The gambit has gained some traction inside the left wing of the House Democratic Caucus this week. Rep. Earl Blumenauer (D-Ore.) Said Wednesday, as his colleagues debated the impeachment articles on the House floor, that he has spoken to three dozen Democratic lawmakers who had expressed some level of enthusiasm for the idea of ​​“rounding out the record and spending the time to do this right. ”

“ At a minimum, there ought to be an agreement about access to witnesses, rules of the game, timing, ”Blumenauer said of a Senate trial.

****************** Mike DeBonis


Graham warns Trump on impeachment witnesses and his legacy

Sen. Lindsey O. Graham (RS.C.) said Wednesday that while he wants “as short a trial as possible” in the Senate following Trump’s impeachment, he wants “a vote on the articles themselves” and not a motion to dismiss them.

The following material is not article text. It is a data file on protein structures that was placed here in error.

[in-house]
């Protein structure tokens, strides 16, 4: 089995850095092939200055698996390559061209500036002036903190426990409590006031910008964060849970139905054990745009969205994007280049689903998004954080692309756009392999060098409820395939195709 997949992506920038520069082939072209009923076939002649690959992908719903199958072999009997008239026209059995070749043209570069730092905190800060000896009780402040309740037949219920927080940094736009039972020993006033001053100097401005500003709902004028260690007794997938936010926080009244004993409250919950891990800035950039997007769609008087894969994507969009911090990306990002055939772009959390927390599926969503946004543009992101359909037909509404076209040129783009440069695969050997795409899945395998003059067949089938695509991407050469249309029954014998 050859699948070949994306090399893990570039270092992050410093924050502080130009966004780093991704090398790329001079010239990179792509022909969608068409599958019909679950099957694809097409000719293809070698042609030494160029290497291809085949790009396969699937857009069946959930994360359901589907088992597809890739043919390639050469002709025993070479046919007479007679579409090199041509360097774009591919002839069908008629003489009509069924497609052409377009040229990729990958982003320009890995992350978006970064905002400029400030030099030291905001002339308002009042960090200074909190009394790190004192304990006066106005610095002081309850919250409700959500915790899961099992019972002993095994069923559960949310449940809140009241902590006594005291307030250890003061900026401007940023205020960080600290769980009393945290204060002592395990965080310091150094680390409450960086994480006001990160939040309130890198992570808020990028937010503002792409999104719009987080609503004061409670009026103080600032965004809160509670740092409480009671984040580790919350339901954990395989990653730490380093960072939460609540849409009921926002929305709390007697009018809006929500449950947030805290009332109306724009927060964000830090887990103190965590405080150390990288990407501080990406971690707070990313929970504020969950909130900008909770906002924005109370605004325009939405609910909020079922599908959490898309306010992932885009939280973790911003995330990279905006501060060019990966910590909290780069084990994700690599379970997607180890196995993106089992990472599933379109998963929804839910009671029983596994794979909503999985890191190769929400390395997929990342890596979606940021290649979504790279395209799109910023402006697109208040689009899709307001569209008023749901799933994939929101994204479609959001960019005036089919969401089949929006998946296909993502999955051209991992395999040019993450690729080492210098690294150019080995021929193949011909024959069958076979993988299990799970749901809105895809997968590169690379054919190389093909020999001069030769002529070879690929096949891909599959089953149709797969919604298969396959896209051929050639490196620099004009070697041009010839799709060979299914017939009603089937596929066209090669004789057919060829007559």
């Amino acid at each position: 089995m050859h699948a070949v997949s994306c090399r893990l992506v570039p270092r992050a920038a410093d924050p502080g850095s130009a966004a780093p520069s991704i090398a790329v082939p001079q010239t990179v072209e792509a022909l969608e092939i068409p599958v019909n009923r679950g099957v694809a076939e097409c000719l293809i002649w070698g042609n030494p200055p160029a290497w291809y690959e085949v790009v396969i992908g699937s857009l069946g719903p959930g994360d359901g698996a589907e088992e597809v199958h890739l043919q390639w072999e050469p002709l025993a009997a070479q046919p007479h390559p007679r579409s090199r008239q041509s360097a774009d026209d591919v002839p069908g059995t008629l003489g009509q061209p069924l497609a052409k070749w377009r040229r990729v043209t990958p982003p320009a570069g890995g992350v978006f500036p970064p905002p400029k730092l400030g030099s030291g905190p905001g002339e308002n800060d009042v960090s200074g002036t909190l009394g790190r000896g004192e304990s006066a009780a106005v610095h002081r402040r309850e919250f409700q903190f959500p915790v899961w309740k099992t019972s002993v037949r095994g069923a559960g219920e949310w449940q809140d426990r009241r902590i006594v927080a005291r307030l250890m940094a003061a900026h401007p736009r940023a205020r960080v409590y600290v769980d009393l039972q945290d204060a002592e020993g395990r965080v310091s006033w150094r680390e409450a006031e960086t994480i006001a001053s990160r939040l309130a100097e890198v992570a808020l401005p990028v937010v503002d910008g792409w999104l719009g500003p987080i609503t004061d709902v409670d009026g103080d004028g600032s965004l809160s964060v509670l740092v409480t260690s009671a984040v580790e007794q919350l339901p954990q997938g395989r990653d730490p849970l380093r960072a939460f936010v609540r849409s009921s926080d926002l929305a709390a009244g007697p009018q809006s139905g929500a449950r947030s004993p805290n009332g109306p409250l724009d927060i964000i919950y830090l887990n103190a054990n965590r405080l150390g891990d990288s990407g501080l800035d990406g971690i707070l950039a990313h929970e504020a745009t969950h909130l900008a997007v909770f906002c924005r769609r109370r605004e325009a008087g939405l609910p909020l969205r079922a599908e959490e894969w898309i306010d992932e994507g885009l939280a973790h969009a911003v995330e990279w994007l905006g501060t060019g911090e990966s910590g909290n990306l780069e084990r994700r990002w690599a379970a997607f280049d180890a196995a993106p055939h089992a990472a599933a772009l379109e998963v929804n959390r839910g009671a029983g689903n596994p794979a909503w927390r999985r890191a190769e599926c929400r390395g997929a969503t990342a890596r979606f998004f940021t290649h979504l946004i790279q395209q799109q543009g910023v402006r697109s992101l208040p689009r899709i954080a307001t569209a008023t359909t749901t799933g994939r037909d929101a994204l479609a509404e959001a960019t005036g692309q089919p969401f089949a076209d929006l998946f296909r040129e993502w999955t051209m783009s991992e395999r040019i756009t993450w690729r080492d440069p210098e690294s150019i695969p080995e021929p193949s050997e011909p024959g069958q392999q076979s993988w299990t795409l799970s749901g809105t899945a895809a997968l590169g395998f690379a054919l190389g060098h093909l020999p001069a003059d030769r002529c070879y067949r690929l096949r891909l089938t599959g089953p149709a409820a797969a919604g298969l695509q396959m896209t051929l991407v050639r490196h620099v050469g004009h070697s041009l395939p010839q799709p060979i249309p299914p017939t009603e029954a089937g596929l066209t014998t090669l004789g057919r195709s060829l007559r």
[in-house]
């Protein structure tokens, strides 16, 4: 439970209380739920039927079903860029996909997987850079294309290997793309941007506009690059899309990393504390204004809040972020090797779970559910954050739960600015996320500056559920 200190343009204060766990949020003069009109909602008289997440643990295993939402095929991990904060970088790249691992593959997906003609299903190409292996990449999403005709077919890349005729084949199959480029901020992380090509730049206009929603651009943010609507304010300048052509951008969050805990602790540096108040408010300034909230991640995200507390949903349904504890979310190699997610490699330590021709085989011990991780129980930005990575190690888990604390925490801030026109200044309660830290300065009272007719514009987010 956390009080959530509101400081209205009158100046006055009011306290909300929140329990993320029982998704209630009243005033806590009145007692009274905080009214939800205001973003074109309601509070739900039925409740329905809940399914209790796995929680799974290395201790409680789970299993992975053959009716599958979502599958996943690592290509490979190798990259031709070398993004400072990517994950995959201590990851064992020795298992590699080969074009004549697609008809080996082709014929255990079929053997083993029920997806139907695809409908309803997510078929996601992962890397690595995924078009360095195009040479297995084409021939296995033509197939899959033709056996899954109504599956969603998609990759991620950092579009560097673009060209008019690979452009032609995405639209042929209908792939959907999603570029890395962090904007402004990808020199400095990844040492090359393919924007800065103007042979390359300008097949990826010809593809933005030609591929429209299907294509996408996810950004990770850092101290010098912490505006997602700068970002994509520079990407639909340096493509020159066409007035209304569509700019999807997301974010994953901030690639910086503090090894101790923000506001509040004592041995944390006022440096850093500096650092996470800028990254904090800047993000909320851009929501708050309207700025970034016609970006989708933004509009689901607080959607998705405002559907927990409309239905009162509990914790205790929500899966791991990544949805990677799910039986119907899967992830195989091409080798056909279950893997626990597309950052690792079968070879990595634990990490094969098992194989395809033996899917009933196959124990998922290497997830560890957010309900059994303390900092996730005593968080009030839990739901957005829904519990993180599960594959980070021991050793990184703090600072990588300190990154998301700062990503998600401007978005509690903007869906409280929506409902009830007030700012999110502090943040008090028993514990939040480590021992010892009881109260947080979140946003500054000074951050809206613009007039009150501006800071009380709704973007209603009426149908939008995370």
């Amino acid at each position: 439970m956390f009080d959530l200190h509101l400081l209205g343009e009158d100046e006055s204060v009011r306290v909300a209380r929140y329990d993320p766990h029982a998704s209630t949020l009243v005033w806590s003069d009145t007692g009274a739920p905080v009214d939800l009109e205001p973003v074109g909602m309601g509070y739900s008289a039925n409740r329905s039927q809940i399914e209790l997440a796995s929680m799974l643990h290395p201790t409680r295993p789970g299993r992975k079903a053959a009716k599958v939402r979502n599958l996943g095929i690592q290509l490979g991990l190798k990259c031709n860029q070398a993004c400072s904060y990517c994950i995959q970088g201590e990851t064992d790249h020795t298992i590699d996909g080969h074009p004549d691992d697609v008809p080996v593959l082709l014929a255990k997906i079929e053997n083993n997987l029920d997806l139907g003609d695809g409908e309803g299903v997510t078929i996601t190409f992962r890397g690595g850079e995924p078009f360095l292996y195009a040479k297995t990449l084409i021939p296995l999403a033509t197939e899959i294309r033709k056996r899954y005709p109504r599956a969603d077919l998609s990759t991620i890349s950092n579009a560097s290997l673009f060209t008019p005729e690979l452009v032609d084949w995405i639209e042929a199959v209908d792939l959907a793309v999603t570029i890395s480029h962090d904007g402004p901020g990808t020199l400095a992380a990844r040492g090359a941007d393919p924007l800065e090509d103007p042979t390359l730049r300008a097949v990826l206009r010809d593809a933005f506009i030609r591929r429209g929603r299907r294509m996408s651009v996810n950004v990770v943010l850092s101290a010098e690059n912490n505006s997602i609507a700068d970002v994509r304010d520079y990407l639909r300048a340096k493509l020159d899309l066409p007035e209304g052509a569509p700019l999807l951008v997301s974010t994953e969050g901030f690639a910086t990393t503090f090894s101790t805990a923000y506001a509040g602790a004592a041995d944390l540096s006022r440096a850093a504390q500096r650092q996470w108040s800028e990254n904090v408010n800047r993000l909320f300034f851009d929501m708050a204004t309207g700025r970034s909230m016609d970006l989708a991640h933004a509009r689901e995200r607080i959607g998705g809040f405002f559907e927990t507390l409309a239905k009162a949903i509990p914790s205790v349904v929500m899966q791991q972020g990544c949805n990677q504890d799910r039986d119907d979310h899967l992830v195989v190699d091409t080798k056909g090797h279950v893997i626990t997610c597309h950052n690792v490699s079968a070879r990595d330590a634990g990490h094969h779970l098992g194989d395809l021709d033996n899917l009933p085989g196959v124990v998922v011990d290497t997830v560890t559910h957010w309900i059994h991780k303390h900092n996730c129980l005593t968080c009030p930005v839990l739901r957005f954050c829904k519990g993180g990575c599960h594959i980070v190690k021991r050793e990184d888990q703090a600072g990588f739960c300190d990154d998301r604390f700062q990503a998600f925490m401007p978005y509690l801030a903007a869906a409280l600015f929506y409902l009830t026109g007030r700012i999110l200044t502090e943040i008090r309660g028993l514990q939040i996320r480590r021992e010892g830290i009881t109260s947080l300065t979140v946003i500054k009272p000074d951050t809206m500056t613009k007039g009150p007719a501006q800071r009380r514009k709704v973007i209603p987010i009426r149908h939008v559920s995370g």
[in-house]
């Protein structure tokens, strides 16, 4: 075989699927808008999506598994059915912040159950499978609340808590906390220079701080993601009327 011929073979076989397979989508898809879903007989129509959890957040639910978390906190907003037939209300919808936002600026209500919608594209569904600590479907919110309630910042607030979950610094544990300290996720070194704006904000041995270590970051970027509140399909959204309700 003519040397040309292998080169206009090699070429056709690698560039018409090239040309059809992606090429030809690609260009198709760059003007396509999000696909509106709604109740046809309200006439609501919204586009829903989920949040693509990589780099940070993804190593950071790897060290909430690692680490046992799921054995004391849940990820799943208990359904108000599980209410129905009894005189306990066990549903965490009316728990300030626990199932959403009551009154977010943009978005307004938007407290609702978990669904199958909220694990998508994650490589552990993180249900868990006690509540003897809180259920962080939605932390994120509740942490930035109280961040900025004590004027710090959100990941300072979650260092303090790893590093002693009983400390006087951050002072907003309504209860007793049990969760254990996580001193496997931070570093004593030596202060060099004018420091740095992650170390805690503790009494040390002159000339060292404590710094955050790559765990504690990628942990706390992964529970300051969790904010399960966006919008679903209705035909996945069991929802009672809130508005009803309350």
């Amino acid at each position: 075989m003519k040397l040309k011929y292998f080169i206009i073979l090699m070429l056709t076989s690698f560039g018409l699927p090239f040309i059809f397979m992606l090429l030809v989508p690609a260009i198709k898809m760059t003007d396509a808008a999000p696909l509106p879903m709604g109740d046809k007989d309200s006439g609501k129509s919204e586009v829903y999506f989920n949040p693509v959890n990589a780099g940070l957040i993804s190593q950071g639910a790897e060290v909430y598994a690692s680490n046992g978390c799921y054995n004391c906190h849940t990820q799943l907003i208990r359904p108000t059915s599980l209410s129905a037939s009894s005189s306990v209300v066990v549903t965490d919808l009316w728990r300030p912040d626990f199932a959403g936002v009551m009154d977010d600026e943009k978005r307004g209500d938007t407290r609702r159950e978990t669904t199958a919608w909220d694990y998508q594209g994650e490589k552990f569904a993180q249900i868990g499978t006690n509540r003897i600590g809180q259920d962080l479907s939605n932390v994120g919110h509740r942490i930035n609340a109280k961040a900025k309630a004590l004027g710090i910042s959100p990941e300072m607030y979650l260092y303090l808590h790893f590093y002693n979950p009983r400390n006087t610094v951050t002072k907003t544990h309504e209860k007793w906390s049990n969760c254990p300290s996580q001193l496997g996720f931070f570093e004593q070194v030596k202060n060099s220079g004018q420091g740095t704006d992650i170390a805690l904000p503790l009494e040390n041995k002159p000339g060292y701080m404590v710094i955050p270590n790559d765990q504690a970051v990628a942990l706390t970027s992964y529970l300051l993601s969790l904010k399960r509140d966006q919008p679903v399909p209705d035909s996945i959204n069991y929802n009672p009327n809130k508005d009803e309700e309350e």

Graham said he is also prepared to tell Trump a direct “no” to his witness request, “because I think what’s best for the country is to get this behind us as soon as possible. ”

Graham said he spoke to Trump on Wednesday, as the House took final steps toward a vote on impeachment, reminding him that while his“ legacy is now going to include being impeached by the House, acquitted by the Senate, ”the important question was,“ Will it be bigger than that? ”

Graham acknowledged that Trump was often “a handful” and that “part of his problems are self-driven.”

“But I think he’s tough enough to withstand this and do right by the country, ”Graham said, noting if that Trump could win a second term after this.